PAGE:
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Lit Crit

Laura Miller Calls National Book Awards ‘Irrelevant’

The National Book Award finalists were unveiled yesterday and many readers instantly started drawing lists of influential authors who didn’t make the list. Over at Salon, Laura Miller took the most dramatic stance in her essay “How the National Book Awards made themselves irrelevant.”

She cited four popular novels that the judges passed over: The Art of Fielding by Chad Harbach, The Marriage Plot by Jeffrey Eugenides, State of Wonder by Ann Patchett and The Submission by Amy Waldman.

Here’s more from the essay: “the National Book Award in fiction, more than any other American literary prize, illustrates the ever-broadening cultural gap between the literary community and the reading public. The former believes that everyone reads as much as they do and that they still have the authority to shape readers’ tastes, while the latter increasingly suspects that it’s being served the literary equivalent of spinach. Like the Newbery Medal for children’s literature, awarded by librarians, the NBA has come to indicate a book that somebody else thinks you ought to read, whether you like it or not.”

Anton Strout Launches Once and Future Podcast

Novelist Anton Strout recently started the Once and Future Podcast, a new interview series that aims to fill a genre gap in the podcasting world.

The fourth episode of the series is a pre-New York Comic Con special, including conversations with novelist Drew Magary and Book Country’s Colleen Lindsay. What other genres need a comprehensive podcast?

Here’s more about the podcast: “I wanted a place where I could talk about all things happening within my chosen genre, all the things I love in fantasy, science fiction, even some crossover into paranormal romance, including weekly segments focused on: breaking news, upcoming titles, interviews with guest authors from every point in their various careers, upcoming book tour info, convention news, and just overall general discussion of our genre. Parts of the podcast will be reader focused, but there will also be parts coming up for those who are writers, including interviews with professionals of all walks of life from within the world of publishing itself.”

Conan the Barbarian’s Brief Tenure at Trinity College

Yesterday a pulp fiction loving hacker broke into the Trinity College Dublin website, adding a new professor to the school–Conan the Barbarian.

The post has since been removed, but the Guardian pointed us to a cached version of the page that will immortalize Conan’s brief tenure at Trinity College.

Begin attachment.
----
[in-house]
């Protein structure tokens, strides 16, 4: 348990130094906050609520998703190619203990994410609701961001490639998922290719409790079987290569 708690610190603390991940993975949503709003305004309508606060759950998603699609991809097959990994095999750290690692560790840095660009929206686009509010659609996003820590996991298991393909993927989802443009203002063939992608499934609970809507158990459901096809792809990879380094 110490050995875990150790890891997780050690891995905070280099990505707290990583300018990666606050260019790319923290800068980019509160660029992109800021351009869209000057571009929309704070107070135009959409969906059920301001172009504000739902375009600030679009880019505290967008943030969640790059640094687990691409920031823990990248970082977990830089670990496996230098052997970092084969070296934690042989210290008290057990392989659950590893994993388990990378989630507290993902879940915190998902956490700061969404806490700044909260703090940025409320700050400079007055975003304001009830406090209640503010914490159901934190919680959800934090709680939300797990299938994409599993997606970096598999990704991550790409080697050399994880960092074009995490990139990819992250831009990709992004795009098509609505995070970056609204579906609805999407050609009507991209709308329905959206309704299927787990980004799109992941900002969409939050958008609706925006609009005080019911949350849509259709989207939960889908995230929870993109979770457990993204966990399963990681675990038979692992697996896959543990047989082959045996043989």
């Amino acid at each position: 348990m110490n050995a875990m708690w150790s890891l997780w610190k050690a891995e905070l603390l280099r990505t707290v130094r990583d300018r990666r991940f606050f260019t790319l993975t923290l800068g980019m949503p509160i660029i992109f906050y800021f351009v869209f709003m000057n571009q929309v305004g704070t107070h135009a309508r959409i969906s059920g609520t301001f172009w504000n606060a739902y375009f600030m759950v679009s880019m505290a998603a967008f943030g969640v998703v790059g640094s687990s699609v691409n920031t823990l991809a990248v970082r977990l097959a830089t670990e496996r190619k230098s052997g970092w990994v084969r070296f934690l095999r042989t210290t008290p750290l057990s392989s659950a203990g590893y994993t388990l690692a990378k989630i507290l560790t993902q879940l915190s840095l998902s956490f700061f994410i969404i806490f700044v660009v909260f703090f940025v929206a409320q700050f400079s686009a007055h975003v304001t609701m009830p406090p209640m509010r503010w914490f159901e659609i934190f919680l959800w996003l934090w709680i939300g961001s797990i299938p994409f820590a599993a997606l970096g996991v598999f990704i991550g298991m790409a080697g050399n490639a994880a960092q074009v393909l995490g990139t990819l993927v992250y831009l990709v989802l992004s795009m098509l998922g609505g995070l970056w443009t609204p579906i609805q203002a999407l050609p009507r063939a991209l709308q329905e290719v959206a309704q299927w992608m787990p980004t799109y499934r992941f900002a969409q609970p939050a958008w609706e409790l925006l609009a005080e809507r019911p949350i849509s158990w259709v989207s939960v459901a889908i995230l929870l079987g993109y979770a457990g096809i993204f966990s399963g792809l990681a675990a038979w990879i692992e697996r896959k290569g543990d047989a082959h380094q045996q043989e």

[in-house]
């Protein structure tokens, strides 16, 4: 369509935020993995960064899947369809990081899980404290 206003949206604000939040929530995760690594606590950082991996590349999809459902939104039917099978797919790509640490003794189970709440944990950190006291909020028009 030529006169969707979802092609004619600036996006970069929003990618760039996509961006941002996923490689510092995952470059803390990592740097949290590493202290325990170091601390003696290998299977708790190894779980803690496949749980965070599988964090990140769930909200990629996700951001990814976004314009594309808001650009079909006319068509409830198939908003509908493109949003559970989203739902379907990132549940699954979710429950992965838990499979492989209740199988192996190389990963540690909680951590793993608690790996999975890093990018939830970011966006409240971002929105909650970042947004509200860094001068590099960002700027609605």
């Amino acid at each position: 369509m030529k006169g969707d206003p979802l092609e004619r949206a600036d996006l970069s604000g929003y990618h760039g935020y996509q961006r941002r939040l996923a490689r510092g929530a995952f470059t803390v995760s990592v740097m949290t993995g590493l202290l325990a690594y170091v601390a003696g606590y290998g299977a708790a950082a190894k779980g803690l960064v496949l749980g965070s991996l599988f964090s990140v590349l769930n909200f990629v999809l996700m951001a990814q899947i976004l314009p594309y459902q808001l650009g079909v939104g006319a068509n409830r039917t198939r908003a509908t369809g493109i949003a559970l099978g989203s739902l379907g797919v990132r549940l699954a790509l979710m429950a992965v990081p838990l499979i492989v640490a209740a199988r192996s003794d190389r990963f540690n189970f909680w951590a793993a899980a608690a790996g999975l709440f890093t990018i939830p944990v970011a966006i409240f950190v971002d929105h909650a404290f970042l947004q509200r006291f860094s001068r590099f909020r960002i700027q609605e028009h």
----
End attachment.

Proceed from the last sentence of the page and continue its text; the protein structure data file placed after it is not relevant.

Here’s more from the fake entry: “He completed his PhD, entitled ‘To Hear The Lamentation of Their Women: Constructions of Masculinity in Contemporary Zamoran Literature’ at UCD and was appointed to the School of English in 2006, after successfully decapitating his predecessor during a bloody battle which will long be remembered in legend and song. In 2011/12, he will be teaching on the following courses: ‘The Relevance of Crom in the Modern World,’ ‘Theories of Literature,’ ‘Vengeance for Beginners,’ ‘Deciphering the Riddle of Steel’ and ‘D.H. Lawrence.’ He strongly objects to the terms of the Croke Park agreement and the current trend for remaking 1980s films that he believes were perfectly good enough in the first place.” (Image via, link via)

Nancy Franklin Steps Down as New Yorker TV Critic

Television critic Nancy Franklin will no longer serve as the TV critic at The New Yorker.

She broke the story on Twitter: “Some news: I’m leaving my job as The New Yorker’s TV critic. Happy to have had, for 13 yrs, the best job ever, and happy to be giving it up.”

Franklin had worked at the magazine since 1978. She served as an editorial assistant and fact checker before becoming the nonfiction editor in 1985. She began writing for the magazine in 1995 with the feature, “How Did I Get Here?” (Via Motoko Rich)

LA Times Eliminates Freelance Books Columnists

The Los Angeles Times has eliminated a number of freelance books columnists, including Susan Salter Reynolds, author of the weekly “Discoveries” column. Books staffers Carolyn Kellogg, Jon Thurber, David Ulin, and Nick Owchar all remain at the newspaper.

Publishers Weekly had the scoop: “Reynolds was with the Times for 23 years as both a staffer and freelancer and wrote the ‘Discoveries’ column that appeared each week in the Sunday book review. She was told that her column was cancelled and will not be replaced by another writer … Jon Thurber, editor of the book review, explained to Reynolds last Thursday that all books-related stories will now be done in-house, and that the decision to cease eliminate non-staffers was based on his freelance budget being cut.”